AMHERST, Mass. - Today, banks are increasingly using software to decide who will get a loan, courts to judge who should be denied bail, and hospitals to choose treatments for patients. These uses of software make it critical that the software does not discriminate against groups or individuals, say computer science researchers at the University of Massachusetts Amherst.
Professor Alexandra Meliou in the College of Information and Computer Sciences says, "The increased role of software and the potential impact it has on people's lives makes software fairness a critical property. Data-driven software has the ability to shape human behavior: it affects the products we view and purchase, the news articles we read, the social interactions we engage in, and, ultimately, the opinions we form."
Meliou with professor Yuriy Brun and Ph.D. student Sainyam Galhotra, have developed a new technique they call "Themis," to automatically test software for discrimination. They hope Themis will empower stakeholders to better understand software behavior, judge when unwanted bias is present, and, ultimately improve the software.
Brun says, "Unchecked, biases in data and software run the risk of perpetuating biases in society. For example, prior work has demonstrated that racial bias exists in online advertising delivery systems, where online searches for traditionally-minority names were more likely to yield ads related to arrest records. Such software behavior can contribute to racial stereotypes and other grave societal consequences."
The researchers' paper describing this research, published in pre-conference materials for the European Software Engineering Conference (ESEC/FSE 2017) before its September meeting in Paderborn, Germany, has won an Association of Computing Machinery Special Interest Group on Software Engineering (ACM SIGSOFT) Distinguished Paper Award. The work is supported by the National Science Foundation.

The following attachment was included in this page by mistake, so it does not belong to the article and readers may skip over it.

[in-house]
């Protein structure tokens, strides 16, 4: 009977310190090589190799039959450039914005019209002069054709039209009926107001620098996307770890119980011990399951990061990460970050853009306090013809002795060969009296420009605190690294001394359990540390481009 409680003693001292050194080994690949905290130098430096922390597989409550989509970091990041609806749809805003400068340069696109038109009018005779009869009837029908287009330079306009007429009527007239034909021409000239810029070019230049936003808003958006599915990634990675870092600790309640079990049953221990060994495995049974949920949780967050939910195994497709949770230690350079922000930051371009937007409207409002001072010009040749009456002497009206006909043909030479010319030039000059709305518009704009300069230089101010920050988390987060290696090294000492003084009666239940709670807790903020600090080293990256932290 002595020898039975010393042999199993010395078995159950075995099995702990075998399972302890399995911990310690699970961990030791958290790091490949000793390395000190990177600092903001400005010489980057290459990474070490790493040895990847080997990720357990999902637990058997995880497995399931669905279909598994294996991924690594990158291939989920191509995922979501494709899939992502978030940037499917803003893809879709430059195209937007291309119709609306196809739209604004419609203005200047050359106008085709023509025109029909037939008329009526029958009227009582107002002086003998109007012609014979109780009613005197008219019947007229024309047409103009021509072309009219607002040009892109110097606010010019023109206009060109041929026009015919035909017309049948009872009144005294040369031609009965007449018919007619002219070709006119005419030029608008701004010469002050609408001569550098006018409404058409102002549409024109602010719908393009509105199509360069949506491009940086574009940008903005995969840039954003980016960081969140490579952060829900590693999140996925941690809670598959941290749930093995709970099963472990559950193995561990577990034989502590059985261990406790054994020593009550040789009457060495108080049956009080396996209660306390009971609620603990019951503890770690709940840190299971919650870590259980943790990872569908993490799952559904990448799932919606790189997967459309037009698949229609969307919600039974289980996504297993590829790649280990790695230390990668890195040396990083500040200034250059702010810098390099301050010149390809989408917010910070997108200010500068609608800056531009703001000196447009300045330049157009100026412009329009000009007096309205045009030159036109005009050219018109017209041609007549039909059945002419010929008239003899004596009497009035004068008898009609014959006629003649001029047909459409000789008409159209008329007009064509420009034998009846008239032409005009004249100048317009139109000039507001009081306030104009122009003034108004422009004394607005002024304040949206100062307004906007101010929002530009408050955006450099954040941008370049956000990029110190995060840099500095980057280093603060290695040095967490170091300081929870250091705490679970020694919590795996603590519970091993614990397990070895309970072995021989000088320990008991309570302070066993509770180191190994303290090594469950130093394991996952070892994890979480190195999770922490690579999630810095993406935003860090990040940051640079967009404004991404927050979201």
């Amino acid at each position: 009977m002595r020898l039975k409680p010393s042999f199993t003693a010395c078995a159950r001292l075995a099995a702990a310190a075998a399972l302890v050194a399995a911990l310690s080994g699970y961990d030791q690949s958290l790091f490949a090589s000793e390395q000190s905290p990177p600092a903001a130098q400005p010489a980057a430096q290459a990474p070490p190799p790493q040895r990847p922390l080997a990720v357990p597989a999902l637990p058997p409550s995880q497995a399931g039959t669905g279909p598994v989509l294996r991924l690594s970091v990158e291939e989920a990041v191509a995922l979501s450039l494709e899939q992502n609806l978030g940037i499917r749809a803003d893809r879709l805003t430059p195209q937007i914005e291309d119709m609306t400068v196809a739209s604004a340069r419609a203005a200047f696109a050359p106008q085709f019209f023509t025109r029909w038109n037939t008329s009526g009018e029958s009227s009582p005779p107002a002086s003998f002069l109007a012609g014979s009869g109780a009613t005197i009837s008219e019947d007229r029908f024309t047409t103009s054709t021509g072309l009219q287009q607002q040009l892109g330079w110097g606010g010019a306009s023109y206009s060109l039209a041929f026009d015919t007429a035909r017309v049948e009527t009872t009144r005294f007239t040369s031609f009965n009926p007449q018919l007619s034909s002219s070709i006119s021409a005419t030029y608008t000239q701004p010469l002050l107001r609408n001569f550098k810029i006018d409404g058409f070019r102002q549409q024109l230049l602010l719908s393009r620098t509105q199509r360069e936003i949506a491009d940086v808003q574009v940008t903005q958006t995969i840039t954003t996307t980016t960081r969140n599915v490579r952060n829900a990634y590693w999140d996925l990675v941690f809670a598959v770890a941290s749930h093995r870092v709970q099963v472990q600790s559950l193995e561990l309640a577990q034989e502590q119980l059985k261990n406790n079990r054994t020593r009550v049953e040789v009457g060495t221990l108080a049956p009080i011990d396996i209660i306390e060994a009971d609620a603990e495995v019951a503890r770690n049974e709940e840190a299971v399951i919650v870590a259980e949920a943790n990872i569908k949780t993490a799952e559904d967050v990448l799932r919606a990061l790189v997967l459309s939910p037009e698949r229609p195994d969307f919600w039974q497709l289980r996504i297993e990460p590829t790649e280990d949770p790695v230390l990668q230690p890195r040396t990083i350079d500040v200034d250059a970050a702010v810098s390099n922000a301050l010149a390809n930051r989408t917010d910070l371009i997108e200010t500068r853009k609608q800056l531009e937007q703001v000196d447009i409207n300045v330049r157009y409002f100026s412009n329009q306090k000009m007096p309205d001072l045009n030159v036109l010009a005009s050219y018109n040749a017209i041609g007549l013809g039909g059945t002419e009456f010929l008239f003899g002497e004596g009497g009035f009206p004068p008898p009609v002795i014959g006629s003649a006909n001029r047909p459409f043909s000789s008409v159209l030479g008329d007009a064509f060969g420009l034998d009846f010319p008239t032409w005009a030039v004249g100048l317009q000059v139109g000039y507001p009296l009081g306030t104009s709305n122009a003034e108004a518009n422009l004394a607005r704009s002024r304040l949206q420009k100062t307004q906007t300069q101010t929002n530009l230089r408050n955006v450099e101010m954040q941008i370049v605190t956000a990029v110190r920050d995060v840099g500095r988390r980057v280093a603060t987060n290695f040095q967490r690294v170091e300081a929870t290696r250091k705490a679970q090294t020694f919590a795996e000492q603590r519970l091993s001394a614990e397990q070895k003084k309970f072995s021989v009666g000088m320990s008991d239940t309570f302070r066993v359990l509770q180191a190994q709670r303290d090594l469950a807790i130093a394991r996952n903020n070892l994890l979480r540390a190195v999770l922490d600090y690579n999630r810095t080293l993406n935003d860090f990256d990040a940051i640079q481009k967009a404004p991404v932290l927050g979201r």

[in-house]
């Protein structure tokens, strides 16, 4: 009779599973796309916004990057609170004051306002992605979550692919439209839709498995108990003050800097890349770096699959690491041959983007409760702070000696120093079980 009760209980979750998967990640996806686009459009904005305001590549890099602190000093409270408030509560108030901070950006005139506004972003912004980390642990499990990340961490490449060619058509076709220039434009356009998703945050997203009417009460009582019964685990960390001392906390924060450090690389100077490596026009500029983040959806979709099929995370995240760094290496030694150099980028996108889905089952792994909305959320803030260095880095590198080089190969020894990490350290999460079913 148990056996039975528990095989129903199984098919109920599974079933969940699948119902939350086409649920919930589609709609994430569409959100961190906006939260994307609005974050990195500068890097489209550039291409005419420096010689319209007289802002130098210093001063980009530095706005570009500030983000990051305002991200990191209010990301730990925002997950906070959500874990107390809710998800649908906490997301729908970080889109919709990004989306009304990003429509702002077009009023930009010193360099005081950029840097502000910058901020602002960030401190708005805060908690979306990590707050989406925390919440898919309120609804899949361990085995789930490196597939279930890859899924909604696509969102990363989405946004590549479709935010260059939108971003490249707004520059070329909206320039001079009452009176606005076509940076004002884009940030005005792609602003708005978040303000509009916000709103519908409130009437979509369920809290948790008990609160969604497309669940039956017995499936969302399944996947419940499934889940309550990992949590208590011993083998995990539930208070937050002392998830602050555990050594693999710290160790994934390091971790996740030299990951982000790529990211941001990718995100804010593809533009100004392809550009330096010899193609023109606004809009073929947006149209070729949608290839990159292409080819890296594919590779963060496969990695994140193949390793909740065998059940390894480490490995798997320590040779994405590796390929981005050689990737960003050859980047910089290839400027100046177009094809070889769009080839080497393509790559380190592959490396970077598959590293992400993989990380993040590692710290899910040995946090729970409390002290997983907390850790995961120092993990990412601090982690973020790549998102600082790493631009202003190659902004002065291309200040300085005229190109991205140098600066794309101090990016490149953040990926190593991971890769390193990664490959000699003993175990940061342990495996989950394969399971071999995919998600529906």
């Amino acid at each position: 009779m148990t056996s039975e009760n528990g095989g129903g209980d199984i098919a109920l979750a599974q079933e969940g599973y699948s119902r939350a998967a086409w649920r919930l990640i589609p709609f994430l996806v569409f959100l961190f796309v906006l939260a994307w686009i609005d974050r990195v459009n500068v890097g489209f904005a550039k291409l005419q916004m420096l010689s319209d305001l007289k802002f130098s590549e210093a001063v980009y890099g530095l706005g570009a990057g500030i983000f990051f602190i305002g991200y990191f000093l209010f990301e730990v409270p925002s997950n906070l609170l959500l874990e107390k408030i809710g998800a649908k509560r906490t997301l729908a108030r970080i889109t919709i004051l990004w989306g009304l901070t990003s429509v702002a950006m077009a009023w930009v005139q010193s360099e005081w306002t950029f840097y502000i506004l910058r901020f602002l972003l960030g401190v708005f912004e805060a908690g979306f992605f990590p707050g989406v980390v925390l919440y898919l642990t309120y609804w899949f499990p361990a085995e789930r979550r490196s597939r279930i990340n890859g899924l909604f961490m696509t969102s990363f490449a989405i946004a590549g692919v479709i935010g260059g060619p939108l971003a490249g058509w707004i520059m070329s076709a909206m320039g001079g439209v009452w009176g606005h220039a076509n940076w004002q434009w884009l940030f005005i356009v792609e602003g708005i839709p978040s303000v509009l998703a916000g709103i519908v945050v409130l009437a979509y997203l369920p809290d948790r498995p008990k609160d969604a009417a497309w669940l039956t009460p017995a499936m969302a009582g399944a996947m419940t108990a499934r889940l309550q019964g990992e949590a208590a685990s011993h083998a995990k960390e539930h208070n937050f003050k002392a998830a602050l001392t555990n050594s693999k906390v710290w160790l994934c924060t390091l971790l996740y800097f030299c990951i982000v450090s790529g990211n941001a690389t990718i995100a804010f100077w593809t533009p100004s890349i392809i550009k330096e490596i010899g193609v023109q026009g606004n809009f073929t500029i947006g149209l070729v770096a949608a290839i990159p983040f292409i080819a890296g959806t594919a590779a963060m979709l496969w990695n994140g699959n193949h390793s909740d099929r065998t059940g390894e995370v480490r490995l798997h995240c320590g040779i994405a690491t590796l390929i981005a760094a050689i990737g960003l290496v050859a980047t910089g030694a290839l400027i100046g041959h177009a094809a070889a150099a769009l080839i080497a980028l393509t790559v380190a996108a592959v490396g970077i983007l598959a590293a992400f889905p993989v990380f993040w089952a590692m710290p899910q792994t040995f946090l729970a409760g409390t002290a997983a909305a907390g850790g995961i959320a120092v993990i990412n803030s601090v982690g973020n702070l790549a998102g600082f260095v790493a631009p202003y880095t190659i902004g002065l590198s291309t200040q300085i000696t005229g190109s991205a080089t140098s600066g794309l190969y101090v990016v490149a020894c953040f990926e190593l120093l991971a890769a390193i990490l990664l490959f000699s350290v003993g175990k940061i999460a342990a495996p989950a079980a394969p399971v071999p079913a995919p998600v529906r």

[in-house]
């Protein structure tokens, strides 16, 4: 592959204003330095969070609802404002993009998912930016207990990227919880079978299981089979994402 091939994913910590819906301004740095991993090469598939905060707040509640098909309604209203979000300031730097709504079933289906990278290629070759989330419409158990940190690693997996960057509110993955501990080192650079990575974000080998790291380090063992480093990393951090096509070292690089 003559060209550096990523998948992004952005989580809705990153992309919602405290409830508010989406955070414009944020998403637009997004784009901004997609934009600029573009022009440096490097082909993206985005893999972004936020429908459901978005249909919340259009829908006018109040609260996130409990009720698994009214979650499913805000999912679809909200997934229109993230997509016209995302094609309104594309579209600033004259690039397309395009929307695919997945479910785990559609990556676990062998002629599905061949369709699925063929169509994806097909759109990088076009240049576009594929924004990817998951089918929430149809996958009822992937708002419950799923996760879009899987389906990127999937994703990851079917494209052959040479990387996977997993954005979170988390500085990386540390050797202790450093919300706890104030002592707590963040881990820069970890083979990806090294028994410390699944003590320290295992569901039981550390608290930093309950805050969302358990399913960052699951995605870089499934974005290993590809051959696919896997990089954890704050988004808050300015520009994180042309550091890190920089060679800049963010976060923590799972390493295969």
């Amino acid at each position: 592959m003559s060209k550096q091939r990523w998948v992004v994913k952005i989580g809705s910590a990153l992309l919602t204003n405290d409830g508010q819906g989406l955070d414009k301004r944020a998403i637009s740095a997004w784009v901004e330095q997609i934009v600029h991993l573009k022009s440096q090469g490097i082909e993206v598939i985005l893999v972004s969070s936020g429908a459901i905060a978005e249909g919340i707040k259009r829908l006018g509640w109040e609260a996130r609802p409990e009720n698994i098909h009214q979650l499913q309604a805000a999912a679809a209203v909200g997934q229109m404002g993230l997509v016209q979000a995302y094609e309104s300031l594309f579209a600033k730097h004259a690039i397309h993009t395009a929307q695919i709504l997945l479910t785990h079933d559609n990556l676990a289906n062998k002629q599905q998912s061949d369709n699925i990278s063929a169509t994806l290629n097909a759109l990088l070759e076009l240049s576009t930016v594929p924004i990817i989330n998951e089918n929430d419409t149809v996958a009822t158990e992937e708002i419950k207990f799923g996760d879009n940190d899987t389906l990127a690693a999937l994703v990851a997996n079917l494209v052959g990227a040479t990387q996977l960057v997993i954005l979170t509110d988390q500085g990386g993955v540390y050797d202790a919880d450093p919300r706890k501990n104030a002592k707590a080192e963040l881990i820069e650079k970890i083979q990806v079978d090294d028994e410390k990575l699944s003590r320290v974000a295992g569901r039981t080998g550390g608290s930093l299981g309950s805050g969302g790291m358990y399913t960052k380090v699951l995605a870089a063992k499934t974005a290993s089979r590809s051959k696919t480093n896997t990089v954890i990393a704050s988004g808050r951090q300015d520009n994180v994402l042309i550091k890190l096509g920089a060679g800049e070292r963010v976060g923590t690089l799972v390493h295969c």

Brun explains that while earlier research has considered discrimination in software, Themis focuses on measuring causality in discrimination. Software testing allows Themis to perform hypothesis testing, to ask such questions as whether changing a person's race affects whether the software recommends giving that person a loan, he says.
"Our approach measures discrimination more accurately than prior work that focused on identifying differences in software output distributions, correlations or mutual information between inputs and outputs. Themis can identify bias in software whether that bias is intentional or unintentional, and can be applied to software that relies on machine learning, which can inject biases from data without the developers' knowledge," he adds.
When evaluated on public software systems from GitHub, Themis found that discrimination can sneak in even when the software is explicitly designed to be fair. State-of-the-art techniques for removing discrimination from algorithms fail in many situations, in part because prior definitions of discrimination failed to capture causality, the researchers point out.
For example, Themis found that a decision-tree-based machine learning approach specifically designed not to discriminate against gender was actually discriminating more than 11 percent of the time. That is, more than 11 percent of the individuals saw the software output affected just by altering their gender.
Themis also found that designing the software to avoid discrimination against one attribute may increase discrimination against others. For example, the same decision-tree-based software trained not to discriminate on gender discriminated against race 38 percent of the time. "These systems learn discrimination from biased data, but without careful control for potential bias, software can magnify that bias even further," Galhotra says.